Several months after the world rejoiced following the 2011 Arab Spring took the world by storm, and replaced one dictator in the MENA region with what appears to be another now that the US-endorsed “democratically elected” Mursi is better known as Morsillini, having granted himself “temporary” dictatorial powers, we warned that it was only a matter of time before the Arab Spring turns into an Arab Thermodorian Reaction, aka an Arab Counterrevolution. And this time the world is devoid of such romantic concepts as a season of the year to tie this logical reaction to, as it now appears certain that this is going to be a long and drawn out process, lasting not only longer than just one season, but stretching years. Sure enough, after Egypt succumbed to the inevitable power vacuum response, it is now the turn of the place that started it all: Tunisia, where the local national guard is firing against its own people once more.
Reuters reports that “Tunisian security forces fired tear gas and live rounds into the air on Saturday to try to disperse thousands of protesters in a town that has seen days of clashes over economic hardship. National guard forces belonging to the Interior Ministry fired tear gas and rounds from inside armoured personnel carriers in the town of Siliana, southwest of Tunis….At least 252 people have been wounded by birdshot, according to state news agency TAP. Medical sources say 17 have been blinded.” Sadly, when violence leads to hope and the hope fades, it is time to revert back to the violence.
“Get out, get out!”, “With our blood and soul we sacrifice ourselves for you, Siliana” and “Siliana will be the graveyard of the Ennahda party” the protesters, who numbered about 3,000, chanted while throwing stones at security forces.
Police chased protesters down streets.
The Islamist Ennahda party that won Tunisia’s first post-Arab Spring election last year is struggling to revive the economy of the north African state due to lower trade with the crisis-hit euro zone.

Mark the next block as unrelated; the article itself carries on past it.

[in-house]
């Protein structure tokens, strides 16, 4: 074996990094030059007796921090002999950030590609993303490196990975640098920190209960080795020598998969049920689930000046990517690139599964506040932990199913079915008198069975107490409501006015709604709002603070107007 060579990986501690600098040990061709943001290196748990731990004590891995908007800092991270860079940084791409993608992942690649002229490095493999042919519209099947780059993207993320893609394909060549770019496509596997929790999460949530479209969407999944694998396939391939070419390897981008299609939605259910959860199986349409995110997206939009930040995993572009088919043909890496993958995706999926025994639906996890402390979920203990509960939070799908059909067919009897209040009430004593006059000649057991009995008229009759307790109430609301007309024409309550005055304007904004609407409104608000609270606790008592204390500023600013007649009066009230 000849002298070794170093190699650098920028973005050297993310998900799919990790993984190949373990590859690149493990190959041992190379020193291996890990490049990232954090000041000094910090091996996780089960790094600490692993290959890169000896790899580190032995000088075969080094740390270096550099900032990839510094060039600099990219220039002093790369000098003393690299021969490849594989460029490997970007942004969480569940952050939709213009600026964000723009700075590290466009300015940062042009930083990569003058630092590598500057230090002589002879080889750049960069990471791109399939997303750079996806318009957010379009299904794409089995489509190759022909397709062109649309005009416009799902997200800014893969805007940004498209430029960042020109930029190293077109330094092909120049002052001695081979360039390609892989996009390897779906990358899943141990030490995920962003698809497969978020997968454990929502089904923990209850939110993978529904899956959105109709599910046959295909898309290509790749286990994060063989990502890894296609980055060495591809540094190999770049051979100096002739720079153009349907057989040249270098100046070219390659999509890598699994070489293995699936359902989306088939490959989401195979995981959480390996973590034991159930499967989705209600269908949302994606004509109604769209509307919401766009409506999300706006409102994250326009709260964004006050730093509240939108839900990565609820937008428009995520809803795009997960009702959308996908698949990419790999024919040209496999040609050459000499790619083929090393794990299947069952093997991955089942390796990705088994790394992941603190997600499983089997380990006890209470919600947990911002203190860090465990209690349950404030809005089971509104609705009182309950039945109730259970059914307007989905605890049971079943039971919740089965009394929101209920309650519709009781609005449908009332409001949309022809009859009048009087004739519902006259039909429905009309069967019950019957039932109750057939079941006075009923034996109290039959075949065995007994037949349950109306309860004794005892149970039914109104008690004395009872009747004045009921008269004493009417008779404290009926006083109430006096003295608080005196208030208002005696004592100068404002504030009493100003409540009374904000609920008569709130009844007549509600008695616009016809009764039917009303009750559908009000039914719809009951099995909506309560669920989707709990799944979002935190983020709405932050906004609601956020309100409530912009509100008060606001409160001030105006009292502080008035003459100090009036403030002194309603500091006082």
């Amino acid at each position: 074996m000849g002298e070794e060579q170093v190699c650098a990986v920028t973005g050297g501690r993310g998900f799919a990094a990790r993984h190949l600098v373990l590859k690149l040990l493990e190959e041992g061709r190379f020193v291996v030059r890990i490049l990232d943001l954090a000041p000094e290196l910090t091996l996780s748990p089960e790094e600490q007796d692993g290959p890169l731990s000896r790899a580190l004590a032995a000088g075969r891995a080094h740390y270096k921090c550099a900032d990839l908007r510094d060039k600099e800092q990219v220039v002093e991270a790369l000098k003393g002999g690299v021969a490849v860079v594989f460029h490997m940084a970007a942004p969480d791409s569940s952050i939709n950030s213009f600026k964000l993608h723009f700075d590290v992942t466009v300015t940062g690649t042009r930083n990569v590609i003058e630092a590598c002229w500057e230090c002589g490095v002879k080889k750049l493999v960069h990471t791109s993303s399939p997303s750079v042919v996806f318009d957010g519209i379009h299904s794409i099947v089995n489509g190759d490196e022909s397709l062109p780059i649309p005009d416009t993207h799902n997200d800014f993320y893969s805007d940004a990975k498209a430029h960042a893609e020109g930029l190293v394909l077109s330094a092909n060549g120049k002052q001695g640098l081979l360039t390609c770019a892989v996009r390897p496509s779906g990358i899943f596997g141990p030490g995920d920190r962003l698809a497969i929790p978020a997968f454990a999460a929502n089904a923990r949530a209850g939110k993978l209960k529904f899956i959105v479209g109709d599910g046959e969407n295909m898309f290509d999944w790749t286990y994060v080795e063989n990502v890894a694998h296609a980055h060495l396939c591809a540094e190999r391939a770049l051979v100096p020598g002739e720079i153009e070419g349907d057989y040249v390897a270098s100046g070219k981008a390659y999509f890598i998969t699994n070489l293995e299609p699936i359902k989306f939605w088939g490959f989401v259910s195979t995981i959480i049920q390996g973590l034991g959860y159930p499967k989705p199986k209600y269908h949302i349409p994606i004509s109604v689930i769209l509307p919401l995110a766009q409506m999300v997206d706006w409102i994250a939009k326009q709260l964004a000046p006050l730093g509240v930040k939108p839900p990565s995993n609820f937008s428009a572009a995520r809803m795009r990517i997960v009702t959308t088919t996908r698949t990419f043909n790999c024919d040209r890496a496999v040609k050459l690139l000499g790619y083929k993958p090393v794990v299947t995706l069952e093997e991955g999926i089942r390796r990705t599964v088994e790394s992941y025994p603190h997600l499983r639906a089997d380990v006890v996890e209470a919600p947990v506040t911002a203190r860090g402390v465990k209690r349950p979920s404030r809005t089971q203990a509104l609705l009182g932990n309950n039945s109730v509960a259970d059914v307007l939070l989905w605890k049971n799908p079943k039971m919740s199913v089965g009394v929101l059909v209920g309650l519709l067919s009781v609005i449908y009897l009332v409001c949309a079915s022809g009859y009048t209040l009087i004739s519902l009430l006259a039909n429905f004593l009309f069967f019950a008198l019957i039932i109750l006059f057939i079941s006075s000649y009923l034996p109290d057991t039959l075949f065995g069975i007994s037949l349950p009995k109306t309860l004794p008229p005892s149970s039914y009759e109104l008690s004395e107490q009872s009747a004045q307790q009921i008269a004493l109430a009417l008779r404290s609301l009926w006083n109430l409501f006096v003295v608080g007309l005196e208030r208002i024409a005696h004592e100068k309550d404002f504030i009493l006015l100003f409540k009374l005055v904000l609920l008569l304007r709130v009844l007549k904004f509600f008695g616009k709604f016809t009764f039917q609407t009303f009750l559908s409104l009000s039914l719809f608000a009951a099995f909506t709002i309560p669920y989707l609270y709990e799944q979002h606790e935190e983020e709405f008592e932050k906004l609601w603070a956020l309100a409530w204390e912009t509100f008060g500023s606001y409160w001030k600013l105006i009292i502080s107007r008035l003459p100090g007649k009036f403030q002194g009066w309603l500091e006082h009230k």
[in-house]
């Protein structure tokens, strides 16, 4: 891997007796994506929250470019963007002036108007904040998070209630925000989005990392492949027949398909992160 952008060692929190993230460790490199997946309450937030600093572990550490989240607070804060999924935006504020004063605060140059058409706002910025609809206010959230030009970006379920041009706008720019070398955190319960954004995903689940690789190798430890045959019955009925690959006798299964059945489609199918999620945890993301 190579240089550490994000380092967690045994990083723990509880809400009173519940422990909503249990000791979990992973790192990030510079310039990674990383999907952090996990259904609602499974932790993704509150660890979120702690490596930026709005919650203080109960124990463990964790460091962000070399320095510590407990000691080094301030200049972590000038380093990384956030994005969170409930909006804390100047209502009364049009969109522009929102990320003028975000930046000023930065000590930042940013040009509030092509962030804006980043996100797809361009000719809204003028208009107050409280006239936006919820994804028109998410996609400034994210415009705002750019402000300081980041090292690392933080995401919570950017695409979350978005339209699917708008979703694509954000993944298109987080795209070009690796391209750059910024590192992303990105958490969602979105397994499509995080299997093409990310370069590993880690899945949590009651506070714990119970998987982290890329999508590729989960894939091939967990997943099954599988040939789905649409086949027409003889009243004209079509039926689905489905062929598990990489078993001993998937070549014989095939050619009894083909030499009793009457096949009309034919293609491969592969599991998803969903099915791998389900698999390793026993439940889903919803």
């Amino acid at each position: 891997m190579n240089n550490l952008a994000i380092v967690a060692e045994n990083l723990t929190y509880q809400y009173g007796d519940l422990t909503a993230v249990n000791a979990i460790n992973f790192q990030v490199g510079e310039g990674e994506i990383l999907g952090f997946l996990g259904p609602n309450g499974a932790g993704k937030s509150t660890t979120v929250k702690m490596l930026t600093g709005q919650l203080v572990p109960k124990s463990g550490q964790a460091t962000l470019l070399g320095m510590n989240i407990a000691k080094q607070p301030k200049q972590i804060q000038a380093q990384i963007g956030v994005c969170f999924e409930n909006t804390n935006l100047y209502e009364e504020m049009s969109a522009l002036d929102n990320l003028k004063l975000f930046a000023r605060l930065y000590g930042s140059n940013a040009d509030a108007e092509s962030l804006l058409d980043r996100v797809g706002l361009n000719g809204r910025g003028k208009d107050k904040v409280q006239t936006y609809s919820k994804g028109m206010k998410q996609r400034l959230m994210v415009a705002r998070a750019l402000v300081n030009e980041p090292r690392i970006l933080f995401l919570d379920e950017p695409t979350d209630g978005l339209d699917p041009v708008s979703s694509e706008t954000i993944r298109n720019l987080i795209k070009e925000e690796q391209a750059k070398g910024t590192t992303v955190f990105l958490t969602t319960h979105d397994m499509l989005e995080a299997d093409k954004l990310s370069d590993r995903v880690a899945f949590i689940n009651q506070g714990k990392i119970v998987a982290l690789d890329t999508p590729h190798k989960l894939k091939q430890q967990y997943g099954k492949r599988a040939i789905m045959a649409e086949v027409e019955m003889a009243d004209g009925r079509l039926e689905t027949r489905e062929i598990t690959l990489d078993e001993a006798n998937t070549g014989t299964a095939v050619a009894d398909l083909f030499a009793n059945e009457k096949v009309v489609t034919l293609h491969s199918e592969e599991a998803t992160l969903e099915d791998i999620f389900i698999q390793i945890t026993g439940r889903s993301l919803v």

Disputes also continue between secularists and hardline Salafi Islamists over the future direction of the country.
Tunisian President Moncef Marzouki asked the Islamist Prime Minister Hamadi Jebali in an address on state television on Friday to appoint a new cabinet in response to the protests.
On Saturday, Jebali seemed poised to remove the controversial Siliana governor to ease tensions. A statement on state news agency TAP said a deputy had been put in charge of the governorate’s affairs pending a “final decision”.
The protests are the fiercest since Salafis attacked the U.S. embassy in Tunis in September over an anti-Islam film made in California. Four people were killed in that violence.
And in a complete shock to everyone who believes in the now defunct concept of democracy, it appears that one dictator is no beter than another, in a world in which cheap plantiful credit is no longer available for anyone and everyone to emulate that much vaunted American lifestyle where the average credit card debt is tens of thousands per capita:
Navi Pillay, U.N. High Commissioner for Human Rights, said on Friday authorities must stop using firearms against demonstrators, in some of her harshest criticisms of the government elected after veteran ruler Zine al-Abidine Ben Ali fled was overthrown in January last year.
The tactics used to put down the protests have stirred anger among secular politicians in Tunisia, who say the new government is adopting the kind of harsh policing employed by Ben Ali.
So much for the Tunisian revolution. One can only hope that the CIA is more adept at placing a replacement puppet dictators who does a better job than the previous guy.
Egyptian President Mohamed Mursi called a Dec. 15 referendum on a draft constitution and urged a national dialogue on the “concerns of the nation” as the country nears the end of the transition from Hosni Mubarak’s rule.
Mursi was speaking after receiving the final draft of the constitution from the Islamist-dominated constituent assembly.
“I am issuing my decision to call people for a referendum on the draft constitution on Saturday, Dec. 15,” Mursi said in an address to the constituent assembly that approved its final draft on Friday before handing it to Mursi.
Mursi hopes approval of a full constitution approved in a popular referendum will end a crisis over his assumption of sweeping powers by decree.
Mursi may want to learn a lesson or two from the Eurozone: when usurping supreme control from the people, demanding a popular validation of such a fresh dictatorial aspiration is probably not a good idea. Recall how quickly poor former Greek PM G-Pap lost his job when he threatened to ask his people directly if they wanted to be part of a grand technocratic monetarist experiment lead by unelected central planners.
Which only means that the Egypt conflict will get even more acute until one day in the next 1-2 weeks someone remembers, as in 2011, that the Suez Canal is a rather critical point of geographic interest in times when political control in Egypt is falling apart.